OPEN­ING

Dance­floor HONEY 2 (PG)

Evening Express (City Final) - The Guide - - BIG SCREEN -

Younger au­di­ences will get just as much fun though from the tra­di­tional 2D ver­sion with­out the dis­com­fort or dis­trac­tion of the plas­tic spec­ta­cles. Over­weight panda Po (voiced by Black) is liv­ing his dream as an all-ac­tion bear, hon­ing his skills un­der the watch­ful eye of men­tor Shifu (Dustin Hoff­man). How­ever, he is haunted by frag­mented mem­o­ries, which even­tu­ally re­veal how his fa­ther came to be a goose called Mr Ping (James Wong). It tran­spires that an evil peacock Lord Shen (Gary Old­man) is the cause of Po’s deep emo­tional wounds. Spurred on by a dire warn­ing about pan­das from an el­derly sooth­sayer (Michelle Yeoh), Shen and his army of snarling wolves are on a col­li­sion course with Po, armed with a deadly weapon that could bring China to its knees. Thank­fully, Po can al­ways rely on The Fu­ri­ous Five – Crane (David Cross), Man­tis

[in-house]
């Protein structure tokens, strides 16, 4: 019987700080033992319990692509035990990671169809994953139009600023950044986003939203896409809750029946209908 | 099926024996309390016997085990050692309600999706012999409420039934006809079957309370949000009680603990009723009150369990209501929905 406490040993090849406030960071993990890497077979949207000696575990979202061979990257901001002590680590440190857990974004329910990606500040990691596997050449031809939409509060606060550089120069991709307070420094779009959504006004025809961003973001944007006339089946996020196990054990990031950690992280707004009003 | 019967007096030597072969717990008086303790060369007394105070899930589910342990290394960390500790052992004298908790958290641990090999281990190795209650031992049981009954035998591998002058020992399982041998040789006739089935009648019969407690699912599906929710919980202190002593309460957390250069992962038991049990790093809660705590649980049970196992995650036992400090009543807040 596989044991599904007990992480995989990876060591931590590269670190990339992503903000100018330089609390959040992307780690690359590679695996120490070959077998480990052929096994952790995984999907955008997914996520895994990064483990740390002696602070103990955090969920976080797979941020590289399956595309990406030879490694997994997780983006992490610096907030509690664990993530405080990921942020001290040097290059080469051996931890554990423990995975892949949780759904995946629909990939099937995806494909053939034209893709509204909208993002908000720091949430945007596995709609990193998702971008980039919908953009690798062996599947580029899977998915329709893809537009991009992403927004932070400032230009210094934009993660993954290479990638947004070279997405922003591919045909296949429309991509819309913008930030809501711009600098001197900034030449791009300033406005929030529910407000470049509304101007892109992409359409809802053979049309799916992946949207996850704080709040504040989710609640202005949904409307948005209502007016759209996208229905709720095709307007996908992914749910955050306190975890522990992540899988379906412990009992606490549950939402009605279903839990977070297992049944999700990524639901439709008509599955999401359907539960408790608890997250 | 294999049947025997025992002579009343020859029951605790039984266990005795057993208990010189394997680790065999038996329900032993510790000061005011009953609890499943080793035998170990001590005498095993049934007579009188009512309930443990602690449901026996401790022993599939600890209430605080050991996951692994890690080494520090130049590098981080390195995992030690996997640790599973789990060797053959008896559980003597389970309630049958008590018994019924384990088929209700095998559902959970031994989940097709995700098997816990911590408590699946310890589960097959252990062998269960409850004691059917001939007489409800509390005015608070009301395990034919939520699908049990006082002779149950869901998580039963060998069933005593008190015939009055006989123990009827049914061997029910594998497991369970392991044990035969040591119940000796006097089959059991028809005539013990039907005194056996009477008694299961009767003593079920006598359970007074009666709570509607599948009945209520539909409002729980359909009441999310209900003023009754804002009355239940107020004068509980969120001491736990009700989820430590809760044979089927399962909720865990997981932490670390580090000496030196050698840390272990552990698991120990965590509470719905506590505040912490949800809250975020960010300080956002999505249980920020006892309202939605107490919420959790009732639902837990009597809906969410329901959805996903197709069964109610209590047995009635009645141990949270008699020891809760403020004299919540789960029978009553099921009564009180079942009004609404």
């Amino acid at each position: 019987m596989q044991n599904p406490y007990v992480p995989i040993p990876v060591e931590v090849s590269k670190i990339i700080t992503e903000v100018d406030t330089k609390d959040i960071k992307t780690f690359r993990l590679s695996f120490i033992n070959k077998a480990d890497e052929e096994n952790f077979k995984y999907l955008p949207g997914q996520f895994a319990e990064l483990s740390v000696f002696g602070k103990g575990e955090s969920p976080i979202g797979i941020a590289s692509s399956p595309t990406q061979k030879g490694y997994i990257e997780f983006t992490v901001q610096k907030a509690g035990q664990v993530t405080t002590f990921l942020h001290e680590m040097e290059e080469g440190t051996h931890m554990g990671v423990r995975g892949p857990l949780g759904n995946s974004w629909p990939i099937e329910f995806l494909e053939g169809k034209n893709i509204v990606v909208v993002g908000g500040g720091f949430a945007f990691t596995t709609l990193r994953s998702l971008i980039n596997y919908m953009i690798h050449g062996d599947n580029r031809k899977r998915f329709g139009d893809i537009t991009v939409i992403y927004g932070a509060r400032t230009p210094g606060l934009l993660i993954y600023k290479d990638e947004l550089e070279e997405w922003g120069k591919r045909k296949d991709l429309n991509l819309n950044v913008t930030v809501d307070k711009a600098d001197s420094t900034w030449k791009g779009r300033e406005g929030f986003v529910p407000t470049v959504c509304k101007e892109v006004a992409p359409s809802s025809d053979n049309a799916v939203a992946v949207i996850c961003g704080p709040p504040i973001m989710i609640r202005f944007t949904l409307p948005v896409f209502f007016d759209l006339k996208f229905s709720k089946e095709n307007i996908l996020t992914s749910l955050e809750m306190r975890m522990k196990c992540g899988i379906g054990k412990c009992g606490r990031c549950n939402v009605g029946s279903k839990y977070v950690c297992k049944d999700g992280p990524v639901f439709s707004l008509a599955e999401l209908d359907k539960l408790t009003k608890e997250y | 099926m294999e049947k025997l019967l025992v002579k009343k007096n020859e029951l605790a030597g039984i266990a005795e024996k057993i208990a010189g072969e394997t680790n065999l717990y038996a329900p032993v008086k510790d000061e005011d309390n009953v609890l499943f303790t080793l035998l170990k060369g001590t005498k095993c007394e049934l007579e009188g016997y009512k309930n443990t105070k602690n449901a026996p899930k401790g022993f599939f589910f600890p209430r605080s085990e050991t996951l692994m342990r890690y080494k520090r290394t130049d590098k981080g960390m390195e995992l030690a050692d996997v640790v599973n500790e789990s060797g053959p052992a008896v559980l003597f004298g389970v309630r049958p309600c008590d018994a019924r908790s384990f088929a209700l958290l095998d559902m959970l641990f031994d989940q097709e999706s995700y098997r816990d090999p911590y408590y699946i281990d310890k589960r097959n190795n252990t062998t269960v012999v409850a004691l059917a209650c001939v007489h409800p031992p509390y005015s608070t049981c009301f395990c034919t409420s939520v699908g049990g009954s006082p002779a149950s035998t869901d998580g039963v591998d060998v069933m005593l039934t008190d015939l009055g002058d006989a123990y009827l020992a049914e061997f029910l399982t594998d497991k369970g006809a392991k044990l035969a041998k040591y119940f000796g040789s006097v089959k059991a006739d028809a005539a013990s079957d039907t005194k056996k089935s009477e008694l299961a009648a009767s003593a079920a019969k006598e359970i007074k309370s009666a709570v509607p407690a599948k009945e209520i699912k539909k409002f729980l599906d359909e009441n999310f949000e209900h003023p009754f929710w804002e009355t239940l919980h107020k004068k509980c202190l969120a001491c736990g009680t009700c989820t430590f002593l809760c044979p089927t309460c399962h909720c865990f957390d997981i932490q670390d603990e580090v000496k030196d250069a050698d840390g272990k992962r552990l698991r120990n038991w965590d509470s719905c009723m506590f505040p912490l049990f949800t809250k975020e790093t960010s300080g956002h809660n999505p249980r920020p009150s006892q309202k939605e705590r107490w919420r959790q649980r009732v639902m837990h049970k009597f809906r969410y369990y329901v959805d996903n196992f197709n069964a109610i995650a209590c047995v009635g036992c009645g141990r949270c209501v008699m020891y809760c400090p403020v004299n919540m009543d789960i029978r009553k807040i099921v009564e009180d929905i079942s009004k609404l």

Honey 2 lurches from one bad rou­tine to the next. (Seth Ro­gen), Mon­key (Jackie Chan), Ti­gress (An­gelina Jolie) and Viper (Lucy Liu) – to avert disas­ter. Kung Fu Panda 2 doesn’t quite soar to the dizzy heights of DreamWorks’ last an­i­mated fea­ture, How To Train Your Dragon, but Yuh Nel­son’s film plays to its strengths. The se­quel re­lies heav­ily on Black to un­leash his ver­bal fire­works and to con­tinue spark­ing po­ten­tial ro­mance with Jolie’s kung fu kitty. Hoff­man’s comic tim­ing is im­pec­ca­ble and Old­man de­liv­ers his lines in suit­ably Machi­avel­lian tones. The ac­tion se­quences are big­ger and more com­plex but still fall short of the in­tri­cacy of Pixar’s most re­cent pic­tures. Hope­fully DreamWorks An­i­ma­tion will have learned

Ka­te­rina Graham, Christo­pher ’War’ Martinez, Randy Wayne, Brit­tany Perry-Rus­sell, Sey­chelle Gabriel.

AR­RIV­ING eight years af­ter the orig­i­nal Honey with di­rec­tor Bille Woodruff still at the helm, this flat-footed dance se­quel doesn’t boast a sin­gle orig­i­nal move. Honey 2 som­er­saults from one pre­dictable set-piece to the next as a fiercely in­de­pen­dent lass over­comes ad­ver­sity to find her call­ing in the spot­light. The ram­shackle plot, thrown care­lessly to­gether, creaks al­most as loudly as the painfully

MAD­CAP FUN: A scene from Kung Fu Panda 2.

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